Filing 13

OPINION filed. Signed by Judge Anne E. Thompson on 10/15/2020. (abr, )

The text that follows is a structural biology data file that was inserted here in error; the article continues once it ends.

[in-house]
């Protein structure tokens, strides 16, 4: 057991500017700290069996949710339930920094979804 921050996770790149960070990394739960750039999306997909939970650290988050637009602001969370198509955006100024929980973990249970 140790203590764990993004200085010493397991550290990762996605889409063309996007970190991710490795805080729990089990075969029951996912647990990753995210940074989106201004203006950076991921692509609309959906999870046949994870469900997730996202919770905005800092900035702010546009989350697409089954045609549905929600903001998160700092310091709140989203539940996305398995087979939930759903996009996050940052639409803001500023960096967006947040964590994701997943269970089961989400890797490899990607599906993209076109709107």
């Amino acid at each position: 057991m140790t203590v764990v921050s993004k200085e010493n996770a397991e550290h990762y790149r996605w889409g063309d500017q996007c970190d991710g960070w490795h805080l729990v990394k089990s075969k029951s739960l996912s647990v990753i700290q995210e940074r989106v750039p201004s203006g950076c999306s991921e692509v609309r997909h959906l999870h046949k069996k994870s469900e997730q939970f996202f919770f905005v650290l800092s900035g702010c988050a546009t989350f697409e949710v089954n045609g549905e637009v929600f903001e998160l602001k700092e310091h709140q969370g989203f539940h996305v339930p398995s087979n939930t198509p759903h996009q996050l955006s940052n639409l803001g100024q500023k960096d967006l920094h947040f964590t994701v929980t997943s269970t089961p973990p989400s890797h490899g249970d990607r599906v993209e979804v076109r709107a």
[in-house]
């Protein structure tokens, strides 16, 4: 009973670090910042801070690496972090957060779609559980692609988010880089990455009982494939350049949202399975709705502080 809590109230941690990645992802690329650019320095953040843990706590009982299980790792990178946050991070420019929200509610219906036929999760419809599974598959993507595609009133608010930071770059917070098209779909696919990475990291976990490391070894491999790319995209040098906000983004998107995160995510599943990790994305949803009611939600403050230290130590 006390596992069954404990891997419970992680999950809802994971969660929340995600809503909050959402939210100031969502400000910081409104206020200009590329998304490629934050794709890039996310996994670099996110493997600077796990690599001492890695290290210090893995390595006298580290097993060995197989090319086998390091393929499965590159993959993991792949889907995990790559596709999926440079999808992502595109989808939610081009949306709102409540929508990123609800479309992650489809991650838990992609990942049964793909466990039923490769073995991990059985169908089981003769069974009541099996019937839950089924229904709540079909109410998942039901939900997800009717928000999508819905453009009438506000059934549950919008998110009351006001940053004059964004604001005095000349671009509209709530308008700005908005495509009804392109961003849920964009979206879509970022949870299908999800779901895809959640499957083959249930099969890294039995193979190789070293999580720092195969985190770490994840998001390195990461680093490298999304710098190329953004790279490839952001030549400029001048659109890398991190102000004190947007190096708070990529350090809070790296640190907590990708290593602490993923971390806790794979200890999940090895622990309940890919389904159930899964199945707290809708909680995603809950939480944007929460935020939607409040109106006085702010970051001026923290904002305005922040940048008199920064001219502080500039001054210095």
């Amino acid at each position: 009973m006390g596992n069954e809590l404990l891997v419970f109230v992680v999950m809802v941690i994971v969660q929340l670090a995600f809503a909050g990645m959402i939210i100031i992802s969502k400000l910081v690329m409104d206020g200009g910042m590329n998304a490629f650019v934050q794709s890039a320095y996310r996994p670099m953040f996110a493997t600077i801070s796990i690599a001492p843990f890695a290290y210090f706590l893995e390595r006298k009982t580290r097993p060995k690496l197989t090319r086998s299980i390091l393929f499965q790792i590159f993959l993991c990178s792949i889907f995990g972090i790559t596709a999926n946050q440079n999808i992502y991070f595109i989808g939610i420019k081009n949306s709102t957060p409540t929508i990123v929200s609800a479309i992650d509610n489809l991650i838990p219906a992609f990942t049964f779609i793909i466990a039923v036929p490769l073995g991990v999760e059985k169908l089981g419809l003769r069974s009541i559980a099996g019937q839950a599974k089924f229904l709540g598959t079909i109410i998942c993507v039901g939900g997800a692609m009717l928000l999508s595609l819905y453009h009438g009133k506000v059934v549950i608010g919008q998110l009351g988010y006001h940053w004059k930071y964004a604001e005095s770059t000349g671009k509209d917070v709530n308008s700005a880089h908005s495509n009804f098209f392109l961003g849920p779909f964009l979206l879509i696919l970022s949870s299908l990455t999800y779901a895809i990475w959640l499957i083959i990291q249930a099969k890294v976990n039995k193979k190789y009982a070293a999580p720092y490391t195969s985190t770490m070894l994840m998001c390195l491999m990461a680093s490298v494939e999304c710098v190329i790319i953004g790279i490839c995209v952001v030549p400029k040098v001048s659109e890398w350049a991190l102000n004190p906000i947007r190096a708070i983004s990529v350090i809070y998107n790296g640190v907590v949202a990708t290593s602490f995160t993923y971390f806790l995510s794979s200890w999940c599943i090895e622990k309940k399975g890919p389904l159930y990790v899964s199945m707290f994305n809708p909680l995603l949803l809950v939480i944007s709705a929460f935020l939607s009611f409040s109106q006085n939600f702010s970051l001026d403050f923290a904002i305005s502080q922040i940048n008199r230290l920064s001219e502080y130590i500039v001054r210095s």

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Case 3:20-cv-05180-AET-LHG Document 13 Filed 10/15/20 Page 1 of 14 PageID: 202 NOT FOR PUBLICATION UNITED STATES DISTRICT COURT DISTRICT OF NEW JERSEY NEW JERSEY BUILDING LABORERS STATEWIDE BENEFIT FUNDS AND THE TRUSTEES THEREOF, Civ. No. 20-5180 Petitioners, OPINION v. NOVA CRETE, INC., Respondent. THOMPSON, U.S.D.J. INTRODUCTION This matter comes before the Court upon the Petition and Motion to Confirm Arbitration Award filed by Petitioners New Jersey Building Laborers Statewide Benefit Funds and the Trustees Thereof (collectively, the “Funds”) (ECF Nos. 1, 2), and the Cross-Motion to Dismiss the Petition filed by Respondent Nova Crete, Inc. (“Nova Crete”) (ECF No. 8). The Court has decided the Motion based on the written submissions of the parties and without oral argument, pursuant to Local Civil Rule 78.1(b). For the reasons stated herein, the Petition and Motion to Confirm Arbitration Award are denied, and the Cross-Motion to Dismiss the Petition is granted. BACKGROUND I. Relevant Documents This case arises out of a dispute regarding a company’s contribution obligations under a 1 Case 3:20-cv-05180-AET-LHG Document 13 Filed 10/15/20 Page 2 of 14 PageID: 203 collective bargaining agreement. Between 2005 and 2019, a union 1 and Nova Crete executed four one-page “Short-Form Agreements” (collectively, “SFAs”). (Parsons Cert. Ex. A, ECF No. 10-2 (compiling SFAs dated May 3, 2005; September 7, 2007; October 24, 2016; and May 8, 2019).) The SFAs incorporate the Building, Site and General Construction Collective Bargaining Agreement (“CBA”) between the union and Nova Crete. (Id.) The SFAs and CBA delegate disputes, including disputes regarding arbitrability and whether an agreement exists, to an arbitrator. The 2007 and 2019 SFAs state, “The permanent arbitrator appointed by the Trustees of the [F]unds shall decide all disputes arising under the Agreement including all matters of procedural and substantive arbitrability.” (Id.) The CBA states, “The Arbitrator shall have the authority to decide all disputes arising under this Agreement including all matters of procedural and substantive arbitrability and whether an Agreement exists between the parties.” (CBA Art. XXII, § 22.20(d), Parsons Cert. Ex. B.) The agreements also specify Nova Crete’s obligations. The CBA and a separate Trust Agreement require Nova Crete to pay contributions to the Funds for employees performing work under the CBA. (Arb. Award ¶ 4, Petition Ex. D, ECF No. 1 (citing CBA Arts. X, XIV); Trust Agreement Art. V, Parsons Cert. Ex. C.) The 2016 and 2019 SFAs provide, “This Short Form Agreement is not a one job agreement.” (Parsons Cert. Ex. A.) In accordance with the CBA, an independent auditor conducted an audit to determine 1 The complete name of the union as set forth in the SFAs is the New Jersey Building Construction Laborers Local Unions and New Jersey Building Construction Laborers District Council affiliated with the Laborers’ International Union of North America. (Parsons Cert. Ex. A.) 2 Case 3:20-cv-05180-AET-LHG Document 13 Filed 10/15/20 Page 3 of 14 PageID: 204 whether Nova Crete had paid its required contributions. (Arb. Award ¶ 5.) 2 The Funds concluded that Nova Crete violated the CBA by failing to pay over $700,000 in contributions between October 24, 2016 and September 30, 2018. (Id. ¶ 8.) II. Initiation of Arbitration and Nova Crete’s Fraud-in-the-Execution Claim The Funds pursued collection of the contributions in arbitration. (Id. ¶ 12.) The initial hearing dates were scheduled in December 2019 and January 2020. (Id. ¶ 13.) At Nova Crete’s request, the January 2020 hearing date was adjourned to February 25, 2020, and then to March 11, 2020. (Id. ¶¶ 14–17.) On March 10, 2020, Nova Crete’s counsel notified the Funds that Nova Crete would not be participating in the arbitration. (Id. ¶ 18.) Nova Crete’s counsel explained that the CBA was “null and void because [Nova Crete] was fraudulently induced to execute the . . . agreement.” (Id.) 3 According to Nova Crete, a union representative demanded that Nova Crete commit to using union workers on all of its projects. (Resp.’s Br. at 4, ECF No. 8-3 (citing Cardoso Cert. ¶ 3, ECF No. 8-4).) When Nova Crete’s president indicated that he would only agree to utilize union workers on a single project, the union representative allegedly affirmed that any agreement between the union and Nova Crete would be a single-job agreement. (Id. at 5 (citing Cardoso Cert. ¶¶ 5–6).) When signing the SFAs, the union apparently never presented Nova Crete with the incorporated CBA. (See id. (citing Cardoso Cert. ¶ 8).) Moreover, in response to direct 2 The 2019 CBA and Trust Agreement authorize the Funds to review any documentation necessary to determine whether Nova Crete has satisfied its contribution obligations. (See CBA Art. XVI, § 16.50(c); Trust Agreements Art. V, § 5.) 3 Nova Crete “reserve[d] all its legal rights to challenge any issued award in any subsequent filed enforcement action.” (Arb. Award ¶ 18.) 3 Case 3:20-cv-05180-AET-LHG Document 13 Filed 10/15/20 Page 4 of 14 PageID: 205 questioning from Nova Crete, the union representative purportedly confirmed that the parties’ agreement applied only to Nova Crete’s current, ongoing project. (Id. at 5–6 (citing Cardoso Cert. ¶ 9).) Nova Crete alleges that the Funds “never sought reimbursement for payments for any other projects except the single project being worked on at the time it executed the agreement.” (Id. at 6 (citing Cardoso Cert. ¶ 10).) Consequently, Nova Crete understood its agreement with the union to cover only the single project that the union representative confirmed it would. (Id. (citing Cardoso Cert. ¶ 8).) III. Arbitration Award Arbitration proceeded with the Funds’ counsel only on March 11, 2011. (Arb. Award ¶ 19.) Arbitrator J.J. Pierson, Esq. (the “Arbitrator”) concluded that Nova Crete’s conduct confirmed its intent to comply with the CBA. (Id. ¶ 22.) 4 The Arbitrator reasoned that “the dates of the [SFAs] . . . coincide with the effective dates of the full Laborers Agreement.” (Id.) Moreover, the Arbitrator noted, Nova Crete hired union members through the Funds’ hiring hall procedures, paid wages to union workers performing covered work, and remitted contributions to the Funds. (Id.) The Arbitrator further explained that the SFAs were explicitly not “one job agreement[s],” oral agreements could not alter Nova Crete’s contribution obligations, and the SFAs were valid and enforceable. (See id. ¶¶ 22–24.) The Arbitrator directed Nova Crete to pay a total amount of $1,300,112.57 to the Funds, including a principal amount of $749,840.13, $229,052.88 in interest, $149,968.03 in liquidated damages, $168,751.53 in attorneys’ fees, and the Arbitrator’s fee of $2,500.00. (Id. ¶ 25.) 4 The Arbitration Award has two paragraphs numbered paragraph 22. This citation refers to the first paragraph 22. 4 Case 3:20-cv-05180-AET-LHG Document 13 Filed 10/15/20 Page 5 of 14 PageID: 206 IV. Post-Arbitration Motions On April 28, 2020, the Funds filed a Petition and Motion to Confirm Arbitration Award in this Court. (ECF Nos. 1, 2.) On June 22, 2020, Nova Crete filed a Cross-Motion to Dismiss. (ECF No. 8.) The Funds filed an Opposition (ECF No. 10), and Nova Crete filed a Reply (ECF No. 11). The Funds’ Petition and Motion to Confirm Arbitration Award and Nova Crete’s CrossMotion to Dismiss are presently before the Court. LEGAL STANDARD Within one year after the entry of an arbitration award, “any party to the arbitration may apply to [a district court located in the district where the award was made] for an order confirming the award, and thereupon the court must grant such an order unless the award is vacated, modified, or corrected.” 9 U.S.C. § 9. An arbitration award is subject to vacatur on four exclusive grounds: (1) “where the award was procured by corruption, fraud, or undue means”; (2) “where there was evident partiality or corruption in the arbitrators”; (3) “where the arbitrators were guilty of misconduct in refusing to postpone the hearing, upon sufficient cause shown, or in refusing to hear evidence pertinent and material to the controversy; or of any other misbehavior by which the rights of any party have been prejudiced”; or (4) “where the arbitrators exceeded their powers, or so imperfectly executed them that a mutual, final, and definite award upon the subject matter submitted was not made.” 9 U.S.C. § 10(a); see also Hall St. Assocs., L.L.C. v. Mattel, Inc., 552 U.S. 576, 583 (2008) (concluding that § 10 lists the exclusive grounds for vacatur). “There is a strong presumption under the [Federal Arbitration Act (“FAA”)] in favor of enforcing arbitration awards.” Brentwood Med. Assocs. v. United Mine Workers of Am., 396 F.3d 5 Case 3:20-cv-05180-AET-LHG Document 13 Filed 10/15/20 Page 6 of 14 PageID: 207 237, 241 (3d Cir. 2005). 5 Courts will vacate an award only under the “exceedingly narrow circumstances” listed in 9 U.S.C. § 10(a). Freeman v. Pittsburgh Glass Works, LLC, 709 F.3d 240, 251 (3d Cir. 2013). The moving party “bears the burden of proving that the arbitration award at issue should be vacated.” Jersey Shore Univ. Med. Ctr. v. Local 5058, Health Prof’ls & Allied Emps., 2017 WL 1025180, at *3 (D.N.J. Mar. 16, 2017) (citation omitted). DISCUSSION I. Three-Month Limitation Period The Funds argue that Nova Crete did not timely serve its Cross-Motion to Dismiss. (See Opp’n at 9–11, ECF No. 10.) The FAA requires that “[n]otice of a motion to vacate, modify, or correct an award . . . be served upon the adverse party or his attorney within three months after the award is filed or delivered.” 9 U.S.C. § 12. This three-month limitation also applies to “defenses which could have been raised in motions to vacate.” Serv. Emps. Int’l Union, Local No. 36 v. Office Ctr. Servs., Inc., 670 F.2d 404, 409 (3d Cir. 1982). Rule 6 of the Federal Rules of Civil Procedure governs the calculation of the three-month deadline. Rule 6 provides, When the period is stated in days or a longer unit of time: (A) exclude the day of the event that triggers the period; (B) count every day, including intermediate Saturdays, Sundays, and legal holidays; and (C) include the last day of the period, but if the last day is a Saturday, Sunday, or legal holiday, the period continues to run until the end of the next day that is not a Saturday, Sunday, or legal holiday. Fed. R. Civ. P. 6(a)(1). 5 The Court proceeds under the premise that the parties’ agreement is governed by the FAA. “Although the FAA applies to commercial arbitration agreements by its own terms, it is wellaccepted that labor arbitration disputes arising under federal law should be resolved in accordance with the FAA, even though labor arbitration agreements may not be technically governed by the statute.” MZM Constr. Co. v. N.J. Bldg. Laborers Statewide Benefit Funds, 2020 WL 5509703, at *5 n.6 (3d Cir. Sept. 14, 2020) (citing Granite Rock Co. v. Int’l Bhd. of Teamsters, 561 U.S. 287, 298–99, 298 n.6 (2010)) (applying the FAA under similar factual circumstances). 6 Case 3:20-cv-05180-AET-LHG Document 13 Filed 10/15/20 Page 7 of 14 PageID: 208 The Arbitration Award was issued on March 14, 2020. (Arb. Award at 27.) 6 The Funds argue that the Arbitration Award was delivered on March 23, 2020. (Opp’n at 10.) Nova Crete argues that the Arbitration Award was delivered on March 24, 2020. (Reply at 5, ECF No. 11.) Even if the Arbitration Award were delivered on March 23, the three-month deadline would have expired on June 23, 2020. See Stevens v. Jiffy Lube Int’l, Inc., 911 F.3d 1249, 1252 (9th Cir. 2018) (applying Rule 6’s three-step framework). Nova Crete filed its Cross-Motion to Dismiss, which seeks to vacate the Arbitration Award (Resp.’s Br. at 12), on June 22, 2020. (ECF No. 8.) Therefore, Nova Crete timely submitted and served its defense to confirmation of the Arbitration Award. II. Vacatur Nova Crete does not explicitly specify which subsection of 9 U.S.C. § 10(a) authorizes the Court to vacate the Arbitration Award. Nova Crete argues that the CBA is unenforceable because the Funds engaged in fraud in the execution. (See Resp.’s Br. at 8–12.) Because the first three grounds for vacatur are not relevant to this matter, the Court will analyze Nova Crete’s arguments under § 10(a)(4), which permits vacatur “where the arbitrators exceeded their powers, or so imperfectly executed them that a mutual, final, and definite award upon the subject matter submitted was not made.” § 10(a)(4). An arbitrator exceeds her powers if she determines an issue that was for a court to decide. See, e.g., Unity Constr. Servs., Inc. v. N.J. Bldg. Laborers’ Local Unions and Dist. Councils, 2011 WL 6177316, at *3–4 (D.N.J. Dec. 12, 2011) (denying a motion to confirm an arbitration award under § 10(a)(4) because whether a company’s chief financial officer had authority to bind 6 The page number to which the Court refers is the CM/ECF page number. 7 Case 3:20-cv-05180-AET-LHG Document 13 Filed 10/15/20 Page 8 of 14 PageID: 209 the petitioner was a threshold issue for a court); Composition Roofers Local 4 Pension Fund v. Best Roofing of N.J., Inc., 2009 WL 5033945, at *1–3 (D.N.J. Dec. 14, 2009) (denying a motion to confirm an arbitration award under § 10(a)(4) because whether the respondent was a signatory to the arbitration agreement was a threshold issue for a court). The principal question for the Court, then, is whether the merits of Nova Crete’s fraud-in-the-execution claim, raised by Nova Crete before arbitration and considered by the Arbitrator, (see Arb. Award ¶¶ 22–23), was for the Arbitrator or a court to decide. A. Enforceability of Arbitration Clauses Generally “[P]arties can agree to arbitrate ‘gateway’ questions of ‘arbitrability,’ such as whether the parties have agreed to arbitrate or whether their agreement covers a particular controversy.” Rent-A-Center, West, Inc. v. Jackson, 561 U.S. 63, 68–69 (2010). Agreements to arbitrate are valid under 9 U.S.C. § 2 “save upon such grounds as exist at law or in equity for the revocation of any contract.” Id. at 70. In the present case, the SFAs and CBA state that an arbitrator will decide questions of arbitrability, disputes between the parties, and whether an agreement exists. (Parsons Cert. Ex. A; CBA Art. XXII, § 22.20(d).) To determine whether the Arbitrator properly decided whether an agreement exists between the parties in the first instance, the Court looks to the “severability doctrine” and its exceptions. B. Severability Doctrine Where an agreement contains an arbitration clause, the “severability doctrine” provides a framework for allocation of authority between arbitrators and courts. Under the severability doctrine, “an arbitration clause is ‘severable’ and independently enforceable from the rest of the contract in which it is contained.” MZM Constr. Co. v. N.J. Bldg. Laborers Statewide Benefit Funds, 2020 WL 5509703, at *6 (3d Cir. Sept. 14, 2020) (quoting Sandvik AB v. Advent Int’l 8 Case 3:20-cv-05180-AET-LHG Document 13 Filed 10/15/20 Page 9 of 14 PageID: 210 Corp., 220 F.3d 99, 105 (3d Cir. 2000)). Whether a court or arbitrator must hear a parties’ challenge to an arbitration agreement generally depends on the type of challenge brought. “Challenges to the validity of arbitration agreements [under 9 U.S.C. § 2] can be divided into two types.” Buckeye Check Cashing, Inc. v. Cardegna, 546 U.S. 440, 444 (2006). “One type challenges specifically the validity of the agreement to arbitrate.” Id. “The other challenges the contract as a whole, either on a ground that directly affects the entire agreement . . . or on the ground that the illegality of one of the contract’s provisions renders the whole contract invalid.” Id. A party cannot avoid arbitration simply by making the second type of challenge. MZM Constr., 2020 WL 5509703, at *6; see also, e.g., N.J. Statewide Laborers Benefit Funds v. Am. Coring & Supply, 341 F. App’x 816, 821 (3d Cir. 2009). For a court to hear challenges to an arbitration agreement, “the party opposing arbitration must challenge ‘the arbitration clause itself.’” MZM Constr., 2020 WL 5509703, at *6 (quoting Prima Paint Corp. v. Flood & Conklin Mfg. Co., 388 U.S. 395, 403 (1967)). For example, a claim of fraud in the inducement of an entire contract containing an arbitration clause—that is, the “container contract”—is to be decided by an arbitrator, whereas a claim of fraud in the inducement of an arbitration clause itself is to be decided by a court. See Prima Paint, 388 U.S. at 403–04. C. Courts Decide Questions Regarding Formation of Container Contracts This severability framework does not apply, however, “where the dispute at issue concerns contract formation.” Granite Rock Co. v. Int’l Bhd. of Teamsters, 561 U.S. 287, 296 (2010) (emphasis added). In such instances, the dispute is “generally for courts to decide.” Id. (citing Buckeye, 546 U.S. at 444 n.1); see also MZM Constr., 2020 WL 5509703, at *6 (concluding that courts must “decide questions about the formation or existence of an arbitration 9 Case 3:20-cv-05180-AET-LHG Document 13 Filed 10/15/20 Page 10 of 14 PageID: 211 agreement, namely the element of mutual assent”); Unity Constr., 2011 WL 6177316, at *3–4 (applying this rule to deny a motion to confirm arbitration award); Best Roofing of N.J., 2009 WL 5033945, at *1–3 (same); Rent-A-Center, 561 U.S. at 70 n.2 (implying that this rule applies in proceedings on motions to confirm arbitration awards); CD & L Realty LLC v. Owens Ill., Inc., 535 F. App’x 201, 204 (3d Cir. 2013) (same). This is so “[f]or good reason: [l]ack of assent to the container contract necessarily implicates the status of the arbitration agreement, when the container contract and the arbitration provision depend on the same act for their legal effect.” MZM Constr., 2020 WL 5509703, at *9 (citing Sandvik, 220 F.3d at 109, 111); see also China Minmetals Materials Import & Export Co. v. Chi Mei Corp., 334 F.3d 274, 288 (3d Cir. 2003) (“[A] contract cannot give an arbitral body any power . . . if the parties never entered into [the contract].”). The Third Circuit has concluded that, under this contract-formation rule, a court, not an arbitrator, must decide whether mental incapacity prevented formation or existence of a container contract, see SBRMCOA, LLC v. Bayside Resort, Inc., 707 F.3d 267, 274 (3d Cir. 2013) (implying that diminished capacity to consent would have constituted a challenge to the agreement’s formation), and a court, not an arbitrator, must decide whether a signor lacked authority to bind an alleged principal to a container contract, Sandvik, 220 F.3d at 107. Even where an arbitration agreement delegates to an arbitrator the authority to decide whether an agreement exists, a court must decide questions regarding the formation and existence of the contract containing the arbitration agreement. See MZM Constr., 2020 WL 5509703, at *9–11. In MZM Construction, an employer and a union signed a short-form agreement that incorporated the terms of collective bargaining agreements. Id. at *1. Under one collective bargaining agreement, the employer was required to make contributions to funds. Id. 10 Case 3:20-cv-05180-AET-LHG Document 13 Filed 10/15/20 Page 11 of 14 PageID: 212 The collective bargaining agreement also included an arbitration clause delegating to an arbitrator the authority to decide whether an agreement exists. Id. at *2. The funds conducted an audit and determined that the employer owed over $200,000 in contributions. Id. The employer’s president in MZM Construction maintained that she did not intend to sign a collective bargaining agreement requiring the employer to hire union workers and pay fringe benefits on all of its projects in the state. Id. According to the president, a union representative confirmed that the short-form agreement was for a single project. Id. The employer argued in district court that fraud in the execution voided the short-form agreement and the collective bargaining agreements. Id. The funds requested that the court refer the employer’s fraud-in-theexecution claim and the collection dispute to the arbitrator. Id. at *3. The Third Circuit held that, “unless the parties clearly and unmistakably agreed to arbitrate questions of contract formation in a contract whose formation is not in issue, those gateway questions are for the courts to decide.” Id. at *11 (emphasis added). Applying this rule, the Third Circuit concluded that the formation of the contract, and thereby the formation of the delegation provision, was in issue because the employer had stated a claim of fraud in the execution. Id. at *14. The union representative, the court reasoned, misrepresented that the employer’s president was signing an agreement for a single project, and the parties never discussed arbitration. See id. at *13. Accordingly, the district court, not the arbitrator, had the power to decide whether the alleged fraud in the execution vitiated the formation of the container contract. See id. at *14. This Court must now answer a similar question: whether Nova Crete’s fraud-in-the-execution claim placed the formation or existence of the parties’ arbitration agreement “in issue.” 11 Case 3:20-cv-05180-AET-LHG Document 13 Filed 10/15/20 Page 12 of 14 PageID: 213 D. Fraud in the Execution “When deciding whether the parties agreed to arbitrate a certain matter (including arbitrability), courts generally . . . should apply ordinary state-law principles that govern the formation of contracts.” First Options of Chi., Inc. v. Kaplan, 514 U.S. 938, 944 (1995). “Under New Jersey law, ‘[a]n agreement to arbitrate, like any other contract, must be the product of mutual assent, as determined under customary principles of contract law.’” James v. Glob. TelLink Corp., 852 F.3d 262, 265 (3d Cir. 2017) (quoting Atalese v. U.S. Legal Servs. Grp., L.P., 99 A.3d 306, 312–13 (N.J. 2014)). “Fraud in the execution (or fraud in the factum) occurs when a party is compelled to sign the instrument ‘by reason of a misrepresentation intended to deceive [her] as to its purport or content[.]’” MZM Constr., 2020 WL 5509703, at *12 (quoting Peter W. Kero, Inc. v. Terminal Constr. Corp., 78 A.2d 814, 817–18 (N.J. 1951)). “Fraud in the execution may also be present ‘when a party executes an agreement with neither knowledge nor reasonable opportunity to obtain knowledge of its character or its essential terms’ by reason of ‘excusable ignorance.’” Id. (quoting Connors v. Fawn Mining Corp., 30 F.3d 483, 490, 491 (3d Cir. 1994)). Excusable ignorance “typically involves some sort of misconduct or imposition that cuts off the signer’s opportunity to read, such as ‘significant time pressure’ and reliance on an erroneous ‘assurance’ that the parties’ oral understanding had been or would be accurately memorialized in an instrument.” Id. (quoting Connors, 30 F.3d at 488, 492–93). The union representative’s alleged erroneous confirmation that the SFAs or CBA reflected the parties’ oral understanding forms the basis of a fraud-in-the-execution claim. When Nova Crete signed each SFA, it purportedly believed that the CBA applied only to its current, ongoing project. (Resp.’s Br. at 5.) Nova Crete apparently confirmed this understanding with the 12 Case 3:20-cv-05180-AET-LHG Document 13 Filed 10/15/20 Page 13 of 14 PageID: 214 union when presented with the SFAs. (Id. at 5–6, 10 (citing Cardoso Cert. ¶ 9).) Nova Crete also allegedly advised the union that it could not maintain profitability if it agreed to utilize union laborers on all of its projects. (Id. at 10 (citing Cardoso Cert. ¶ 5).) These allegations place the formation or existence of the SFAs and CBA in issue. Accordingly, whether fraud in the execution vitiated the formation of the parties’ agreement was for a court to decide. The 2016 and 2019 SFAs’ declaration that the SFA “is not a one job agreement” does not alter this conclusion. (Parsons Cert. Ex. A.) “[A] signer’s negligence in failing to read the instrument or ‘in trusting a representation’” does not negate fraud in the execution. See MZM Constr., 2020 WL 5509703, at *12 (quoting Kero, 78 A.2d at 818). The Funds contend that Nova Crete’s argument amounts to a claim of “fraud in the inducement,” as opposed to fraud in the execution. (See Opp’n at 17.) According to the Funds, this difference matters because fraud in the inducement renders an agreement “voidable,” whereas fraud in the execution renders an agreement “void.” (See id.) 7 “Fraud in the inducement occurs when someone signs the document they intended to sign, but their assent was induced by a material misrepresentation about facts external to that document.” MZM Constr., 2020 WL 5509703, at *13 (citing Sandvik, 220 F.3d at 109; 37 Am. Jur. 2d Fraud and Deceit § 2 (2020)). 8 In MZM Construction, the Third Circuit rejected a similar characterization. Id. at *14 (concluding that the employer’s claim was best characterized as fraud in the execution because 7 Although the Third Circuit in SBRMCOA questioned the significance of this distinction after Buckeye, see 707 F.3d at 715, the MZM Construction court appeared to acknowledge the distinction’s import, see 2020 WL 5509703, at *14. 8 The Third Circuit provided an illustrative example of this distinction: “if a party misrepresents that the price of cheese will increase to induce someone into signing a contract to buy milk in bulk, that is fraud in the inducement. But if a party assures its counterparty that it is signing a contract for cheese when it is in fact a contract for milk, that is fraud in the execution.” MZM Constr., 2020 WL 5509703, at *14 (citing Connors, 30 F.3d at 490). 13 Case 3:20-cv-05180-AET-LHG Document 13 Filed 10/15/20 Page 14 of 14 PageID: 215 the employer’s president did not intend to assent to a statewide collective bargaining agreement with an arbitration provision, and the union representative erroneously confirmed the president’s understanding of the document). For the same reasons provided by the Third Circuit, this Court disagrees with the Funds’ fraud-in-the-inducement characterization. Because Nova Crete’s allegations of fraud in the execution place the formation or existence of the contract in issue, the question of whether the parties reached an agreement is for a court to decide. By deciding that issue, the Arbitrator exceeded his authority under 9 U.S.C. § 10(a)(4). Accordingly, the Court vacates the Arbitration Award. CONCLUSION For the foregoing reasons, the Funds’ Petition and Motion to Confirm Arbitration Award (ECF Nos. 1, 2) are denied, Nova Crete’s Cross-Motion to Dismiss the Petition (ECF No. 8) is granted, and the Arbitration Award is vacated. An appropriate Order will follow. Date: October 15, 2020 /s/ Anne E. Thompson ANNE E. THOMPSON, U.S.D.J. 14